8. Personal allowance up / age allowance cut

 

As personal allowances head for the £10,000 target at a rate of knots, the grey lobby were outraged as their additional allowances were frozen on the way to being cut. I have never had a satisfactory explanation of why the over 65s merited additional tax allowances in the first place, and in any case the age allowance will effectively be replaced by the higher personal allowance. Reminds me of 1970s trade union leaders complaining about eroded differentials, except the retired can’t go on strike.

 

 

7. Top rate cut

 

A Conservative Chancellor was unlikely to endear himself to the masses, let alone the retired masses (see #8), by cutting the top rate of income tax from 50% to 45%. He told us it hardly raised any money, but later we were told by a right wing tax think tank that high rates of income tax are a massive disincentive to entrepreneurial behaviour. They cannot both be right! Watch out for the flak to fly if this change does not succeed in stimulating increased investment in theUKeconomy, and for more Tory backbench comment about posh boys who don’t understand the problems of ordinary people.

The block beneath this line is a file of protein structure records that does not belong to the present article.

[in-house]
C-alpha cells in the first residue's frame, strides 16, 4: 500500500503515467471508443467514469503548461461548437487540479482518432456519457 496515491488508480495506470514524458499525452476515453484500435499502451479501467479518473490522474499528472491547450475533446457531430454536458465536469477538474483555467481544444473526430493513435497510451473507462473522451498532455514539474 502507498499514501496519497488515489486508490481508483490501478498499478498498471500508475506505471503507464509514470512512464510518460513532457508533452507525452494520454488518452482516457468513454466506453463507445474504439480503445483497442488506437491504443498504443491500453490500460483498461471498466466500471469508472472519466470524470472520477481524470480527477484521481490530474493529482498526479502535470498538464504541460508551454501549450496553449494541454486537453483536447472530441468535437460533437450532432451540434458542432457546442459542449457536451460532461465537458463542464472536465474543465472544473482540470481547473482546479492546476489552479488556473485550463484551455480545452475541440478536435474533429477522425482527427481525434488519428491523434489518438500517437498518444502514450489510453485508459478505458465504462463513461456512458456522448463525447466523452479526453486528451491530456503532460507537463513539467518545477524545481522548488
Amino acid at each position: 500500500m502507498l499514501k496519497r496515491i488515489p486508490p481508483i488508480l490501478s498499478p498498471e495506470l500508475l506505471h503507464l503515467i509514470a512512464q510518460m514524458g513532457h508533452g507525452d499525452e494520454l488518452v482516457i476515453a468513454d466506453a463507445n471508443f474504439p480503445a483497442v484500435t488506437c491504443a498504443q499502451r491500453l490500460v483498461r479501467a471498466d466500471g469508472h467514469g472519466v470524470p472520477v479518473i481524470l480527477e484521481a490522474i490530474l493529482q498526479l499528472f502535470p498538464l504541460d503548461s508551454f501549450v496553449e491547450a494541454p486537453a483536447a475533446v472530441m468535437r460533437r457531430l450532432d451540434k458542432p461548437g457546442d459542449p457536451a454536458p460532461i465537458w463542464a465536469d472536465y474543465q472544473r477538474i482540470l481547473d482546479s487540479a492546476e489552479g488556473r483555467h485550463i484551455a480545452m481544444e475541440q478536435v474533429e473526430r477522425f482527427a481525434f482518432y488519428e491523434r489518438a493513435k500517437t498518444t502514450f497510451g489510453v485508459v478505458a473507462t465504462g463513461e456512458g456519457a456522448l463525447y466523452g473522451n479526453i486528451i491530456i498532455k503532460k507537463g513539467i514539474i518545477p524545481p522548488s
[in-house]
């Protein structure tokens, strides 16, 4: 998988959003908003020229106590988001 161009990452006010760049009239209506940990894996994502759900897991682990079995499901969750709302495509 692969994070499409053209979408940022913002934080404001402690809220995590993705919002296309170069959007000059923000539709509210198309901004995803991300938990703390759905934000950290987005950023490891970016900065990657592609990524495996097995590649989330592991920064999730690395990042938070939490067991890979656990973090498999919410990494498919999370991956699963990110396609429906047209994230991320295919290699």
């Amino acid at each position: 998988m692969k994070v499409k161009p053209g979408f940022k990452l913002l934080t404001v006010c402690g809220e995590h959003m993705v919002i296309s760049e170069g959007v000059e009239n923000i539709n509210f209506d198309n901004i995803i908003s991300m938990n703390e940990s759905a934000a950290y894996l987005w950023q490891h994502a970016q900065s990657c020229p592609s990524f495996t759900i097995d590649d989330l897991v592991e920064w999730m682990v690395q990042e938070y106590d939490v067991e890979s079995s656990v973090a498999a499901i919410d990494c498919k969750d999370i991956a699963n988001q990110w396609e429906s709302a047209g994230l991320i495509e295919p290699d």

6. Dave Hartnett and Vodafone – the National Audit Office report

 

No sweetheart deals were cut, and the arrangements made with multinational tax avoiders were reasonable, but not well communicated within HMRC. Mr Hartnett’s approach makes perfect sense in the light of the current state of HMRC (see #1), but again ran the risk of appearing to pander to the largest taxpayers, particularly as the aforesaid lack of communication led to HMRC sources leaking the details. Not the first high profile HMRC high-flyer to retire with tail between legs, but hopefully the last.